Gravestones with Hebrew inscriptions are the most common class of Jewish monuments still present in such regions as Ukraine or Belarus. Epitaphs are related to various Biblical, Rabbinical, and liturgical texts. Despite that, the genre of Hebrew epitaphs seldom becomes an object of cultural or literary studies. In this paper, I show that a function of Hebrew epitaphs is to connect the ideal world of Hebrew sacred texts to the world of everyday life of a Jewish community. This is achieved at several levels. First, the necessary elements of an epitaph – name, date, and location marker – place the deceased person into a specific absolute context. Second, the epitaphs quote Biblical verses with the name of the person thus stressing his/her similarity to a Biblical character. Third, there is Hebrew/Yiddish orthography code-switching between the concepts found in the sacred books and those from the everyday world. Fourth, the epitaphs occupy an intermediate position between the professional and folk literature. Fifth, the epitaphs are also in between the canonical and folk religion. I analyze complex hermeneutic mechanisms of indirect quotations in the epitaphs and show that the methods of actualization of the sacred texts are similar to those of the Rabbinical literature. Furthermore, the dichotomy between the sacred and profane in the epitaphs is based upon the Rabbinical concept of the ‘Internal Jewish Bilingualism’ (Hebrew/Aramaic or Hebrew/Yiddish), which is parallel to the juxtaposition of the Written and Oral Torah.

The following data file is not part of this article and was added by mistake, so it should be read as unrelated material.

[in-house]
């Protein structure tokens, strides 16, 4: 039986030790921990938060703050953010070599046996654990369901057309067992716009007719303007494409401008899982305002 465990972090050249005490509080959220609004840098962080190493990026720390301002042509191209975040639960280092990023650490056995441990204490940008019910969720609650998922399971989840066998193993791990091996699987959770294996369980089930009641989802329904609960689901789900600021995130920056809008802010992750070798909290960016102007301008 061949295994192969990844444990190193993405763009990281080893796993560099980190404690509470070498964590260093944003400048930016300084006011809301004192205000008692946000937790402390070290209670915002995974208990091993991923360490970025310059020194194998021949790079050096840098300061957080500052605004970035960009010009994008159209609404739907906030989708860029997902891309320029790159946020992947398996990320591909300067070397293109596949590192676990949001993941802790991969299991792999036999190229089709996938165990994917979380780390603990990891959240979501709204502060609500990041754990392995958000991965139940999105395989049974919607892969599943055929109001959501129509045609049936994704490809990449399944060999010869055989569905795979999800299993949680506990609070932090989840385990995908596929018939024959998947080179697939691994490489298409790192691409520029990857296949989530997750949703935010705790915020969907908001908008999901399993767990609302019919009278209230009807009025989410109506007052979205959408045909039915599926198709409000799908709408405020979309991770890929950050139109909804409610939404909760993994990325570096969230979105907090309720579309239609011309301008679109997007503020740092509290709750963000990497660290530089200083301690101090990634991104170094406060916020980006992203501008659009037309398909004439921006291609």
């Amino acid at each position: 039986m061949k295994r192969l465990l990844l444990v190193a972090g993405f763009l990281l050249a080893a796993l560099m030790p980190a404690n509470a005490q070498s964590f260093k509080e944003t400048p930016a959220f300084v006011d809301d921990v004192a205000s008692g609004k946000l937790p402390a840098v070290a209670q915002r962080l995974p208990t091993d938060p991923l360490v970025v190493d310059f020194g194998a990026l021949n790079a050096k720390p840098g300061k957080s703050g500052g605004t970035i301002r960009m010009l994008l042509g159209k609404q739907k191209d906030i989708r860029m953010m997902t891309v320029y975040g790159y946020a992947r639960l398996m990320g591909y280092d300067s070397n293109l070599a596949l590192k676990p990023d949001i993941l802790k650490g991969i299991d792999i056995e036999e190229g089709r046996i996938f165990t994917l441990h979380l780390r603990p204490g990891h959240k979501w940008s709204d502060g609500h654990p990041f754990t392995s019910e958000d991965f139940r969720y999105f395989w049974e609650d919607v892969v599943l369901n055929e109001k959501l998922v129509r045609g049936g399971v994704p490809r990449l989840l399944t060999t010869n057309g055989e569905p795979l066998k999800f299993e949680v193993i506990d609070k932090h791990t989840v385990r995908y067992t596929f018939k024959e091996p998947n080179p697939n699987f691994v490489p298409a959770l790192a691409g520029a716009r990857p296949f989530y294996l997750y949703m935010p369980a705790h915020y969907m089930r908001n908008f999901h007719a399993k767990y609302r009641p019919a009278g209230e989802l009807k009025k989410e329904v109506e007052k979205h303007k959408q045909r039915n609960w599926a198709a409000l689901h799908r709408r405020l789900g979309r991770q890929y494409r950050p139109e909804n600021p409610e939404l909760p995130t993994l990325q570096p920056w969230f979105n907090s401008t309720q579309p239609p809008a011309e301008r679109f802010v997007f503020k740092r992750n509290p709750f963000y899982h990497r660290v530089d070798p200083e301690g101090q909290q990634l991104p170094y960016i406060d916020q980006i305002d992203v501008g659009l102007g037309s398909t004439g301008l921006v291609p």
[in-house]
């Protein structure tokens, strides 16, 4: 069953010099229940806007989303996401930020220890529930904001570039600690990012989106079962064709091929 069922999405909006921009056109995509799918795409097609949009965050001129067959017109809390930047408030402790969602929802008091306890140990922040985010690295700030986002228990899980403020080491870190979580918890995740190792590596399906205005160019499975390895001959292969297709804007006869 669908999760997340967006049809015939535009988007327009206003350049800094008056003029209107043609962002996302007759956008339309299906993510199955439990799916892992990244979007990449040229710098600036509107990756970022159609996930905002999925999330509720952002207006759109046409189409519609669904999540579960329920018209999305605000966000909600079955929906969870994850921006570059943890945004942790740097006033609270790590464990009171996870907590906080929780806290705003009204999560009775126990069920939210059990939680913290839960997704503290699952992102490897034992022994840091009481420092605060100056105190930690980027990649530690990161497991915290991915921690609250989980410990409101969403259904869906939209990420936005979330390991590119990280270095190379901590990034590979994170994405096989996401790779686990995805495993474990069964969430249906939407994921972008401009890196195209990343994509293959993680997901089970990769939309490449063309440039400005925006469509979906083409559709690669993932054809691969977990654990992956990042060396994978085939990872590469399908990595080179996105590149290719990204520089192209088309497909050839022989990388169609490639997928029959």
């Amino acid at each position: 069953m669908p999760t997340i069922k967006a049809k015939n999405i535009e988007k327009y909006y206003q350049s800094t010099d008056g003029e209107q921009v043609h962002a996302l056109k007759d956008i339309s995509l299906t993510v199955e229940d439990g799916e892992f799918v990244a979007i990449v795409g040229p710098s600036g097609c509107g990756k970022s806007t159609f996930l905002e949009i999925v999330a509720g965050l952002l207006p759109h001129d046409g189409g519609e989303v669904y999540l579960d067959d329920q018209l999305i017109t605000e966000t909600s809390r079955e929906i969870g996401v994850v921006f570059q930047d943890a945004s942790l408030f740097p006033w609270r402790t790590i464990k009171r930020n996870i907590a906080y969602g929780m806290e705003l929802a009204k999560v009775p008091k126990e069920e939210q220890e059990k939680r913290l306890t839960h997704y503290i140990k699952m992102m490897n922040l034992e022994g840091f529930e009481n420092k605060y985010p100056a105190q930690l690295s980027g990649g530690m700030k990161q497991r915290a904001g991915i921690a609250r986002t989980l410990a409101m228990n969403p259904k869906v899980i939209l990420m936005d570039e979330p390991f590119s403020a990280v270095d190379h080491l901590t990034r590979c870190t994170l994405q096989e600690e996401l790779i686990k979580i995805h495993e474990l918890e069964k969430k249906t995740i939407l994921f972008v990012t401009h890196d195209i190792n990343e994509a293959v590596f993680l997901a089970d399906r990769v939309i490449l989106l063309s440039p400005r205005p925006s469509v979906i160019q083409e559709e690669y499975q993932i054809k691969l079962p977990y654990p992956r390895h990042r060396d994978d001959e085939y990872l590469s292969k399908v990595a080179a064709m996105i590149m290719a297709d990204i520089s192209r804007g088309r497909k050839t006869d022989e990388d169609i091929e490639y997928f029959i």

- Hebrew epitaphs
- Jewish bilingualism
- Hebrew gravestone inscriptions
- Judaic hermeneutics
- Hebrew epigraphy